November 28, 2007

The Ups and Downs of "The Glorious Ones"

There are all sorts of reasons we choose to see a particular show. Sometimes it's because of the actors, writers or director involved. Or maybe we're drawn by rave reviews. Or because a friend said it was something that shouldn't be missed. Or, as in my case with The Glorious Ones, because it reminds us of something in our own lives.

The Glorious Ones, the new musical now playing in the Mitzi E. Newhouse Theater at Lincoln Center, tells the story of a troupe of 16th century Italian actors who helped to create commedia dell'arte, the improvisational form of theater that took a comic view of subjects ranging from jealousy and chivalry to love and the fear of death. I obviously wasn't around then but during my sophomore year in college a group of us started our own commedia troupe. We divided its stock roles—the sexy maid, the innocent maiden, the crotchety old man, the swaggering hero, the clever jester—among us and performed skits for our fellow students, at schools and children’s fairs, wherever they would have us. The following summer, a small group got a tiny grant and took the show around to poor neighborhoods in New York. A scholarship kid, I needed to make more money than the grant could pay so I dropped out but I look back at my commedia days as some of the happiest I spent in school. And the moment I heard about The Glorious Ones, I looked forward to the chance to experience the pleasures I'd enjoyed back then. And when I found myself unexpectedly free one night, I went to see it.

Nothing, of course, could have lived up to the memories of my youth. But I think I would have been disappointed anyway. The Glorious Ones, based on the novel by Francine Prose, isn't a bad show. There are several affecting songs by Lynn Ahrens and Stephen Flaherty, the team that created Ragtime and Once on This Island, among many other shows. The cast, led by the superb Marc Kudisch as the leader of the troupe, is excellent; Julyana Soelistyo was particularly winning as the runt of the group. Graciela Daniele’s direction is lively, Mara Blumefeld’s costumes are eye-catching and Dan Ostling’s set is fittingly simple. But even with all of this going for it (which I grant is quite a bit; click here to see some video clips of the show) The Glorious Ones never achieves the wonderfully manic energy of commedia for me and Ahrens' book fails to make the narrative dramatic, in any sense of the word.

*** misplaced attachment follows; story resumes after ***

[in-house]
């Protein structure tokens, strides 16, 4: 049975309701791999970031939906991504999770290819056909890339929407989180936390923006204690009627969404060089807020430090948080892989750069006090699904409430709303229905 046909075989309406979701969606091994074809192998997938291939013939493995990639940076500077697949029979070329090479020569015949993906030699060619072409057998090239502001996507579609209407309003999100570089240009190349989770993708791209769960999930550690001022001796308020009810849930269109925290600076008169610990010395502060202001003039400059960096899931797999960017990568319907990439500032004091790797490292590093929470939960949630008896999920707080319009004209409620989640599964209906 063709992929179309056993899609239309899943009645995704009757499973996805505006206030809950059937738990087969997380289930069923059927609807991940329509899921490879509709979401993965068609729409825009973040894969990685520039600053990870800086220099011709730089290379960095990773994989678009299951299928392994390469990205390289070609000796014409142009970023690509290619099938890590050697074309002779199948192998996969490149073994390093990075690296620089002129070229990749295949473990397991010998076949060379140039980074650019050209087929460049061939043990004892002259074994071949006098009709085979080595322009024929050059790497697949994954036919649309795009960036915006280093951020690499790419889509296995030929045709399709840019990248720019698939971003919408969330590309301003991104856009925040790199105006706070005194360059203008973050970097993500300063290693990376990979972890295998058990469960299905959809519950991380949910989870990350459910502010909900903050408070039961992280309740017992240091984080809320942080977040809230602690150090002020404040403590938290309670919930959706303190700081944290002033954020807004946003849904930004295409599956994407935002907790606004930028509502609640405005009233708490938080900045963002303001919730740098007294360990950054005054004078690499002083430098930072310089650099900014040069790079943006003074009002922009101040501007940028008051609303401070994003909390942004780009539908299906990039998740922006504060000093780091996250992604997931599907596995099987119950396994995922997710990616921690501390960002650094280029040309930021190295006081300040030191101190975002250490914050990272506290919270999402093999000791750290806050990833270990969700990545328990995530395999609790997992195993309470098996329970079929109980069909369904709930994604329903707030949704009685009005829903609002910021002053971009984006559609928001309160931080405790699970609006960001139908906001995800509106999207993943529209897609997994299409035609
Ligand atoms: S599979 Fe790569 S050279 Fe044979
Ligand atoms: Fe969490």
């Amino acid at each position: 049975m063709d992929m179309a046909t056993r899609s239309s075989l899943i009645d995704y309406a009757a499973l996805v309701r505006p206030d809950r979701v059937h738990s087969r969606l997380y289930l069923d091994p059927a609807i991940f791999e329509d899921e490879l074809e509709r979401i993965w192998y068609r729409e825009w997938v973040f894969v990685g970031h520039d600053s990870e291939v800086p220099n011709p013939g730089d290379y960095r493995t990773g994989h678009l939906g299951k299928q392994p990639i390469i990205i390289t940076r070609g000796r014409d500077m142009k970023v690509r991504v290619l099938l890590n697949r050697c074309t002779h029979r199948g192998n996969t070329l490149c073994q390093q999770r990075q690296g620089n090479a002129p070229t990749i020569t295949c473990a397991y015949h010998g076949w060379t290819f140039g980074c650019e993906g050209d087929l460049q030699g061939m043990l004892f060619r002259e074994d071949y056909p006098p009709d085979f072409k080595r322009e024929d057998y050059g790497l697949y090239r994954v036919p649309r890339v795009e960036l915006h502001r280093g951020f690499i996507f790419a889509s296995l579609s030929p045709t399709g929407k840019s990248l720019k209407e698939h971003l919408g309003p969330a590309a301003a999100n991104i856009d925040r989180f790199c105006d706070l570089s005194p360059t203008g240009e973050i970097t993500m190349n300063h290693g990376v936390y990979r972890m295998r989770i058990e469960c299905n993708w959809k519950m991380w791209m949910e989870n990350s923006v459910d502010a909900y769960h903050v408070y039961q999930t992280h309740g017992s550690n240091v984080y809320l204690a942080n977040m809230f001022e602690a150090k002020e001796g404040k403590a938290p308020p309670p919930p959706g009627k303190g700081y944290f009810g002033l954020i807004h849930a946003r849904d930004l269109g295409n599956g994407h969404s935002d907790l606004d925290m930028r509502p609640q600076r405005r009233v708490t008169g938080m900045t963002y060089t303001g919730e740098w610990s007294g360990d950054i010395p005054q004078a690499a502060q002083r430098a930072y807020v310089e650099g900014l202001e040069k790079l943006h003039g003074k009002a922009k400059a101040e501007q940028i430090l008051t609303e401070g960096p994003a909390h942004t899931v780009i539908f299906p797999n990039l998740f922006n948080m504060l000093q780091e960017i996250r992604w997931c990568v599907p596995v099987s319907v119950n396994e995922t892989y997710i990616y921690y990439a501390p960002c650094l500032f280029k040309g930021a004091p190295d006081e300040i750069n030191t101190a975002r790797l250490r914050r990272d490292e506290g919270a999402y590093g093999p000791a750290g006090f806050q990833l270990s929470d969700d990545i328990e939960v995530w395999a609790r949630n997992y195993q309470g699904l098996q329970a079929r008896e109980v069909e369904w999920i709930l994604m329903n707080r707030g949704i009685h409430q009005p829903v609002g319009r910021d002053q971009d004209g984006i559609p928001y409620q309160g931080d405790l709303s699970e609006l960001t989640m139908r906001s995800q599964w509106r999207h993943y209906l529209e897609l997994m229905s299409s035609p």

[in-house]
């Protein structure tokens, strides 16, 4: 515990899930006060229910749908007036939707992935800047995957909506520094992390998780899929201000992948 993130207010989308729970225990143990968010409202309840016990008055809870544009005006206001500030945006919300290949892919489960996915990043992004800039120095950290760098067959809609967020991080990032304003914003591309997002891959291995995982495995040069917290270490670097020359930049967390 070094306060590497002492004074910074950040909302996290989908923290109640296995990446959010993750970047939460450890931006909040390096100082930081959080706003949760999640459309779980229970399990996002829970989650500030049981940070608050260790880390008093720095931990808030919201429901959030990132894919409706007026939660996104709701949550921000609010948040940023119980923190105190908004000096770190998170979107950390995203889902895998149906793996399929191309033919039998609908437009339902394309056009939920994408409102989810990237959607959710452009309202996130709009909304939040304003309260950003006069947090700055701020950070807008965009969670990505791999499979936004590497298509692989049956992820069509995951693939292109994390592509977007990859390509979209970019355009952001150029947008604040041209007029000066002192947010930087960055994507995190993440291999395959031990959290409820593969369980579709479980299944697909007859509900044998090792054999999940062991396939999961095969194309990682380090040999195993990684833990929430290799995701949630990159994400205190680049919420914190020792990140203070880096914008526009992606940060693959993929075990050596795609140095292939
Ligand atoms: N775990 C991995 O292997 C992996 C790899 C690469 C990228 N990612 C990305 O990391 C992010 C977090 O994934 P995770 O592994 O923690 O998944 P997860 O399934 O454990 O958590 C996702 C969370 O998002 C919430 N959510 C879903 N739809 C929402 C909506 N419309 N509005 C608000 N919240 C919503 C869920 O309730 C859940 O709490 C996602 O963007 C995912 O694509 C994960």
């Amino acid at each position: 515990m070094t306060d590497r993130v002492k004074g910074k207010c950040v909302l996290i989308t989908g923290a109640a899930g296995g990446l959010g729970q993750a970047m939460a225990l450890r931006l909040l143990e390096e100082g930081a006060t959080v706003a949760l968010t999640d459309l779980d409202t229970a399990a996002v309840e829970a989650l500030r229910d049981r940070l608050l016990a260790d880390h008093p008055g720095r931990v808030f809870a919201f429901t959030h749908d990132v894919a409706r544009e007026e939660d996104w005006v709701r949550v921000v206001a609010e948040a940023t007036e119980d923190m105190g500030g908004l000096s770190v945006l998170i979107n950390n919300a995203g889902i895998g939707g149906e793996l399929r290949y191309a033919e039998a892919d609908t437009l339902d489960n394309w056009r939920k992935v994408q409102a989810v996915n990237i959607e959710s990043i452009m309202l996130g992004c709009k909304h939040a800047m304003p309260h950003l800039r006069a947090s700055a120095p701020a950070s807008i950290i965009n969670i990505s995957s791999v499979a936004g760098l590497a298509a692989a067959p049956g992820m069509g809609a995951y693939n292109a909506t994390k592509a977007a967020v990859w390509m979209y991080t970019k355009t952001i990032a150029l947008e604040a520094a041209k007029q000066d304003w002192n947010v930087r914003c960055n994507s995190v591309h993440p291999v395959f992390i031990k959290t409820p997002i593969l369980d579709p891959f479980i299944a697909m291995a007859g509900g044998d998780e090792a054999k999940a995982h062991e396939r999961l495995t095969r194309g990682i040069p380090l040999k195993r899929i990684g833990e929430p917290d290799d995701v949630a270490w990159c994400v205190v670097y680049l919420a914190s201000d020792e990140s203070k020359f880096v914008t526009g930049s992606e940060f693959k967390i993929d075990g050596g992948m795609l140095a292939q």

But The Glorious Ones does strive to pay tribute to the transformative power of art and to the particular exhilaration that actors draw from their art form. And even though I attended a performance in the middle of the show’s 12-week run that is scheduled to end on Jan. 6, the audience was still peppered with theater folk: I bumped into a Broadway house manager I know, sat next to a well-known publicist and in front of two men discussing their upcoming meeting with the director David Grindley. The show obviously holds some special meaning for all of them but it seems unlikely to hit with the general public. Even though Lincoln Center has a subscription audience, there were many empty seats at my performance.

I will always love commedia. And I have always loved backstage musicals, even if the stage is just a wooden plank in a 16th century Italian town square. I also have real respect for the people involved in this show and for the ambitious task they set themselves. But, in the end, I found myself wishing that they could take the show back and do it over because there’s a lot of good here and maybe, with some additional tweaking, it could be a truly glorious show.

1 comment:

Armil@broadway shows new said...

It is a great thing to know that The Glorious Ones does strive to pay tribute to the transformative power of art and to the particular exhilaration that actors draw from their art form.

Thanks by the way!